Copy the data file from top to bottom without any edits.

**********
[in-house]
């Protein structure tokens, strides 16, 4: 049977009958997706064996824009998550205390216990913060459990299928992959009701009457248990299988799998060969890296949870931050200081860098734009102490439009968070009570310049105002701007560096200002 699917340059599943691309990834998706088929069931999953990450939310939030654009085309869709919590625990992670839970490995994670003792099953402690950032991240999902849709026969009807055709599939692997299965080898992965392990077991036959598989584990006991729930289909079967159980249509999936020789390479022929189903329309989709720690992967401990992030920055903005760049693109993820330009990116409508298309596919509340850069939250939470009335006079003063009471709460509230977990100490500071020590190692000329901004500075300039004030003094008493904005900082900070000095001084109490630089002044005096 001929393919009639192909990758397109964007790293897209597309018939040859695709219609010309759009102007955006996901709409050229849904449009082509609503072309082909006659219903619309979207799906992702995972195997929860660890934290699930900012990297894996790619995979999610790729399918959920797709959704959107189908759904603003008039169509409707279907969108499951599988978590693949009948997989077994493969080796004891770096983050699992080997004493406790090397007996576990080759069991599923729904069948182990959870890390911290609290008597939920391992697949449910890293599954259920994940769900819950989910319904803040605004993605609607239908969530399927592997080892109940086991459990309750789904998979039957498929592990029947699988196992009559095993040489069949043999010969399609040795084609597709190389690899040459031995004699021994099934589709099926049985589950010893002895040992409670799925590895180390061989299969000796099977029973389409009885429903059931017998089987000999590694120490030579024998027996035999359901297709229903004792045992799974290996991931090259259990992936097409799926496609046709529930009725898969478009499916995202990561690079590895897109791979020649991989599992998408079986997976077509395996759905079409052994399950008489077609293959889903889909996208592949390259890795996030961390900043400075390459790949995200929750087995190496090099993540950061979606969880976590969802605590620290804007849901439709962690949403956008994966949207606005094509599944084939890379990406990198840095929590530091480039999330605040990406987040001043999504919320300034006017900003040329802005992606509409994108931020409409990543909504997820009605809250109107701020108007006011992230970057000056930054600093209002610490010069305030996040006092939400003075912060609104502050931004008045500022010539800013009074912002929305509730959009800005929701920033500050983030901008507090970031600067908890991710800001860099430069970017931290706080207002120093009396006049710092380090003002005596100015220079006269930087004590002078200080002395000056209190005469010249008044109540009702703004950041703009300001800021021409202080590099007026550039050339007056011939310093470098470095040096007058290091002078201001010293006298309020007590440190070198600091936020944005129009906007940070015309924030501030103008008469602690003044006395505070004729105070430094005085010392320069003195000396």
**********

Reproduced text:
[in-house]
């Protein structure tokens, strides 16, 4: 049977009958997706064996824009998550205390216990913060459990299928992959009701009457248990299988799998060969890296949870931050200081860098734009102490439009968070009570310049105002701007560096200002 699917340059599943691309990834998706088929069931999953990450939310939030654009085309869709919590625990992670839970490995994670003792099953402690950032991240999902849709026969009807055709599939692997299965080898992965392990077991036959598989584990006991729930289909079967159980249509999936020789390479022929189903329309989709720690992967401990992030920055903005760049693109993820330009990116409508298309596919509340850069939250939470009335006079003063009471709460509230977990100490500071020590190692000329901004500075300039004030003094008493904005900082900070000095001084109490630089002044005096 001929393919009639192909990758397109964007790293897209597309018939040859695709219609010309759009102007955006996901709409050229849904449009082509609503072309082909006659219903619309979207799906992702995972195997929860660890934290699930900012990297894996790619995979999610790729399918959920797709959704959107189908759904603003008039169509409707279907969108499951599988978590693949009948997989077994493969080796004891770096983050699992080997004493406790090397007996576990080759069991599923729904069948182990959870890390911290609290008597939920391992697949449910890293599954259920994940769900819950989910319904803040605004993605609607239908969530399927592997080892109940086991459990309750789904998979039957498929592990029947699988196992009559095993040489069949043999010969399609040795084609597709190389690899040459031995004699021994099934589709099926049985589950010893002895040992409670799925590895180390061989299969000796099977029973389409009885429903059931017998089987000999590694120490030579024998027996035999359901297709229903004792045992799974290996991931090259259990992936097409799926496609046709529930009725898969478009499916995202990561690079590895897109791979020649991989599992998408079986997976077509395996759905079409052994399950008489077609293959889903889909996208592949390259890795996030961390900043400075390459790949995200929750087995190496090099993540950061979606969880976590969802605590620290804007849901439709962690949403956008994966949207606005094509599944084939890379990406990198840095929590530091480039999330605040990406987040001043999504919320300034006017900003040329802005992606509409994108931020409409990543909504997820009605809250109107701020108007006011992230970057000056930054600093209002610490010069305030996040006092939400003075912060609104502050931004008045500022010539800013009074912002929305509730959009800005929701920033500050983030901008507090970031600067908890991710800001860099430069970017931290706080207002120093009396006049710092380090003002005596100015220079006269930087004590002078200080002395000056209190005469010249008044109540009702703004950041703009300001800021021409202080590099007026550039050339007056011939310093470098470095040096007058290091002078201001010293006298309020007590440190070198600091936020944005129009906007940070015309924030501030103008008469602690003044006395505070004729105070430094005085010392320069003195000396």